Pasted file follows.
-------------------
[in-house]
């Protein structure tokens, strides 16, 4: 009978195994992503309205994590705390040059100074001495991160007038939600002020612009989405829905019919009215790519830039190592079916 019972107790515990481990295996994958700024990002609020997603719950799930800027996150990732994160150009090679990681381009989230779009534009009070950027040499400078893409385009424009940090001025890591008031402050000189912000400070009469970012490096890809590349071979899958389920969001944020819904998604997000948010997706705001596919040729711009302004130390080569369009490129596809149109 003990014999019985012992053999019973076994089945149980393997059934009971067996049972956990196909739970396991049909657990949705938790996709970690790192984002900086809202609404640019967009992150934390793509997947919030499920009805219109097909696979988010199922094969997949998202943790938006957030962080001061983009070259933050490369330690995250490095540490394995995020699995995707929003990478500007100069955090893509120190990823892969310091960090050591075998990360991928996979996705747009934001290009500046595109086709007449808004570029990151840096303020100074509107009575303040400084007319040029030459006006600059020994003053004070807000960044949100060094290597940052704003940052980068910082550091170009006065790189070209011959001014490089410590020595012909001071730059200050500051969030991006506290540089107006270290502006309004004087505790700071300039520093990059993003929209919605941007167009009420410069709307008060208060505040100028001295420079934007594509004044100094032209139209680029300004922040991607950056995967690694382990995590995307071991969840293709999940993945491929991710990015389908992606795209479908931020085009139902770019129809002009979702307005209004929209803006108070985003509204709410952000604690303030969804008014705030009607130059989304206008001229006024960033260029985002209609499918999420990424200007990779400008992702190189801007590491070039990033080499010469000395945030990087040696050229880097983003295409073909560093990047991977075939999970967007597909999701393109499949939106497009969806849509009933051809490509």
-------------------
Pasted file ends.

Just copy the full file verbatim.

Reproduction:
[in-house]
């Protein structure tokens, strides 16, 4: 009978195994992503309205994590705390040059100074001495991160007038939600002020612009989405829905019919009215790519830039190592079916 019972107790515990481990295996994958700024990002609020997603719950799930800027996150990732994160150009090679990681381009989230779009534009009070950027040499400078893409385009424009940090001025890591008031402050000189912000400070009469970012490096890809590349071979899958389920969001944020819904998604997000948010997706705001596919040729711009302004130390080569369009490129596809149109 003990014999019985012992053999019973076994089945149980393997059934009971067996049972956990196909739970396991049909657990949705938790996709970690790192984002900086809202609404640019967009992150934390793509997947919030499920009805219109097909696979988010199922094969997949998202943790938006957030962080001061983009070259933050490369330690995250490095540490394995995020699995995707929003990478500007100069955090893509120190990823892969310091960090050591075998990360991928996979996705747009934001290009500046595109086709007449808004570029990151840096303020100074509107009575303040400084007319040029030459006006600059020994003053004070807000960044949100060094290597940052704003940052980068910082550091170009006065790189070209011959001014490089410590020595012909001071730059200050500051969030991006506290540089107006270290502006309004004087505790700071300039520093990059993003929209919605941007167009009420410069709307008060208060505040100028001295420079934007594509004044100094032209139209680029300004922040991607950056995967690694382990995590995307071991969840293709999940993945491929991710990015389908992606795209479908931020085009139902770019129809002009979702307005209004929209803006108070985003509204709410952000604690303030969804008014705030009607130059989304206008001229006024960033260029985002209609499918999420990424200007990779400008992702190189801007590491070039990033080499010469000395945030990087040696050229880097983003295409073909560093990047991977075939999970967007597909999701393109499949939106497009969806849509009933051809490509």